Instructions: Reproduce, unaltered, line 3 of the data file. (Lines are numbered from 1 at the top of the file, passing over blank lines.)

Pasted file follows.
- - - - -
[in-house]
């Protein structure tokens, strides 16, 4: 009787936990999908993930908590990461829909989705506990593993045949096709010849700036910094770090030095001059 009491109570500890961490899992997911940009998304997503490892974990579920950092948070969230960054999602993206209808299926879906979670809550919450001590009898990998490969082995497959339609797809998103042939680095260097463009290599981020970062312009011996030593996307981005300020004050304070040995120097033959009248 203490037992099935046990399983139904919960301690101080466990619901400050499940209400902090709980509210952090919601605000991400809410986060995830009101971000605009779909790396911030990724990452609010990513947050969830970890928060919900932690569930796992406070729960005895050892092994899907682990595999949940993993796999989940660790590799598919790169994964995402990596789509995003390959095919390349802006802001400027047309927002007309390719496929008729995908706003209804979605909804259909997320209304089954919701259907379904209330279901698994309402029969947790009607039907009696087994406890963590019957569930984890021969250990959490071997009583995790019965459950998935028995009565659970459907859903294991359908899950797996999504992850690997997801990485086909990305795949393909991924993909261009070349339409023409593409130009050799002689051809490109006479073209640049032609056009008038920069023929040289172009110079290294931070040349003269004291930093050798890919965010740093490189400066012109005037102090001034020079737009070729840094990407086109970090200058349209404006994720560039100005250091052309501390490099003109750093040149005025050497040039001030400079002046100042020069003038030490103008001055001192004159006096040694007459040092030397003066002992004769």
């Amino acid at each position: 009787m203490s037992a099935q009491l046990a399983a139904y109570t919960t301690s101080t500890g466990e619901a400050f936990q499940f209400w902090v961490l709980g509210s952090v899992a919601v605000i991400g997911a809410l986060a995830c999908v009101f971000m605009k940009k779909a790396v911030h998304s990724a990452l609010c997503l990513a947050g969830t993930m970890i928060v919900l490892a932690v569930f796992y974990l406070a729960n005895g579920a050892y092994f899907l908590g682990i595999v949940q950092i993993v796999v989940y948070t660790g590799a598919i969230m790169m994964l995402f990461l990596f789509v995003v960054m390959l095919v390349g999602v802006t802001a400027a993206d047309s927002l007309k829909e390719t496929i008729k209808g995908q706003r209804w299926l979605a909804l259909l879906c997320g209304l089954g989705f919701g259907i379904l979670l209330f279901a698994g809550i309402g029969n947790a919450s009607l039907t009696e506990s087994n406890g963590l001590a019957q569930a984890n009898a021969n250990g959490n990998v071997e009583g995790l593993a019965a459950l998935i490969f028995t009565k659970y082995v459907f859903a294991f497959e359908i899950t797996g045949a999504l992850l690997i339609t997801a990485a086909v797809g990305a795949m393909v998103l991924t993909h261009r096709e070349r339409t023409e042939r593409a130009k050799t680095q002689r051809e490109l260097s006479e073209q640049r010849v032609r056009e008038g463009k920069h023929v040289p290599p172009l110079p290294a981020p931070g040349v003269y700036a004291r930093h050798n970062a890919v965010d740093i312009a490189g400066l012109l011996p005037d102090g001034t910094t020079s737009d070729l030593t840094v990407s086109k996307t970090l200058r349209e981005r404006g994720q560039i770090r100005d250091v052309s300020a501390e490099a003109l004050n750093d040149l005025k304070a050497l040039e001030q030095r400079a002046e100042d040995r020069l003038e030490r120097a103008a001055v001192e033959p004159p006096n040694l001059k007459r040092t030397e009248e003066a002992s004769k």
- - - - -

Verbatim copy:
């Amino acid at each position: 009787m203490s037992a099935q009491l046990a399983a139904y109570t919960t301690s101080t500890g466990e619901a400050f936990q499940f209400w902090v961490l709980g509210s952090v899992a919601v605000i991400g997911a809410l986060a995830c999908v009101f971000m605009k940009k779909a790396v911030h998304s990724a990452l609010c997503l990513a947050g969830t993930m970890i928060v919900l490892a932690v569930f796992y974990l406070a729960n005895g579920a050892y092994f899907l908590g682990i595999v949940q950092i993993v796999v989940y948070t660790g590799a598919i969230m790169m994964l995402f990461l990596f789509v995003v960054m390959l095919v390349g999602v802006t802001a400027a993206d047309s927002l007309k829909e390719t496929i008729k209808g995908q706003r209804w299926l979605a909804l259909l879906c997320g209304l089954g989705f919701g259907i379904l979670l209330f279901a698994g809550i309402g029969n947790a919450s009607l039907t009696e506990s087994n406890g963590l001590a019957q569930a984890n009898a021969n250990g959490n990998v071997e009583g995790l593993a019965a459950l998935i490969f028995t009565k659970y082995v459907f859903a294991f497959e359908i899950t797996g045949a999504l992850l690997i339609t997801a990485a086909v797809g990305a795949m393909v998103l991924t993909h261009r096709e070349r339409t023409e042939r593409a130009k050799t680095q002689r051809e490109l260097s006479e073209q640049r010849v032609r056009e008038g463009k920069h023929v040289p290599p172009l110079p290294a981020p931070g040349v003269y700036a004291r930093h050798n970062a890919v965010d740093i312009a490189g400066l012109l011996p005037d102090g001034t910094t020079s737009d070729l030593t840094v990407s086109k996307t970090l200058r349209e981005r404006g994720q560039i770090r100005d250091v052309s300020a501390e490099a003109l004050n750093d040149l005025k304070a050497l040039e001030q030095r400079a002046e100042d040995r020069l003038e030490r120097a103008a001055v001192e033959p004159p006096n040694l001059k007459r040092t030397e009248e003066a002992s004769k």